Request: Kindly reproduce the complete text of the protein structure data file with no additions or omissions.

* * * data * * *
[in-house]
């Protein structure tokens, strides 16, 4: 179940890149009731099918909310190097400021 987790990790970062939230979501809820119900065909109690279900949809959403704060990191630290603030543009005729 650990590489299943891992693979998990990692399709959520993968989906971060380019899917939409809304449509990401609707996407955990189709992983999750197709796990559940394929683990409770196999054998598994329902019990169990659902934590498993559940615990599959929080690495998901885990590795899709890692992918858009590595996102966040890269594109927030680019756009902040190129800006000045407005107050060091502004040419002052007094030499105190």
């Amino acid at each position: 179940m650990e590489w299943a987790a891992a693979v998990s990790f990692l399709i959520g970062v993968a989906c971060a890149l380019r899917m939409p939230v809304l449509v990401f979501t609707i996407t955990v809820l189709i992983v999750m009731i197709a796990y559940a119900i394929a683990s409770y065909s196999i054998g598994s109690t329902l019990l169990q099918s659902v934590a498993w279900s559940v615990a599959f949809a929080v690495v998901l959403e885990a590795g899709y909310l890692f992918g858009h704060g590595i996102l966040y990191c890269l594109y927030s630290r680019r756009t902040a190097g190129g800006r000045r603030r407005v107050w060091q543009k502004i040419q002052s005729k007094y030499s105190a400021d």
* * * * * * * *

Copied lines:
[in-house]
């Protein structure tokens, strides 16, 4: 179940890149009731099918909310190097400021 987790990790970062939230979501809820119900065909109690279900949809959403704060990191630290603030543009005729 650990590489299943891992693979998990990692399709959520993968989906971060380019899917939409809304449509990401609707996407955990189709992983999750197709796990559940394929683990409770196999054998598994329902019990169990659902934590498993559940615990599959929080690495998901885990590795899709890692992918858009590595996102966040890269594109927030680019756009902040190129800006000045407005107050060091502004040419002052007094030499105190």
């Amino acid at each position: 179940m650990e590489w299943a987790a891992a693979v998990s990790f990692l399709i959520g970062v993968a989906c971060a890149l380019r899917m939409p939230v809304l449509v990401f979501t609707i996407t955990v809820l189709i992983v999750m009731i197709a796990y559940a119900i394929a683990s409770y065909s196999i054998g598994s109690t329902l019990l169990q099918s659902v934590a498993w279900s559940v615990a599959f949809a929080v690495v998901l959403e885990a590795g899709y909310l890692f992918g858009h704060g590595i996102l966040y990191c890269l594109y927030s630290r680019r756009t902040a190097g190129g800006r000045r603030r407005v107050w060091q543009k502004i040419q002052s005729k007094y030499s105190a400021d």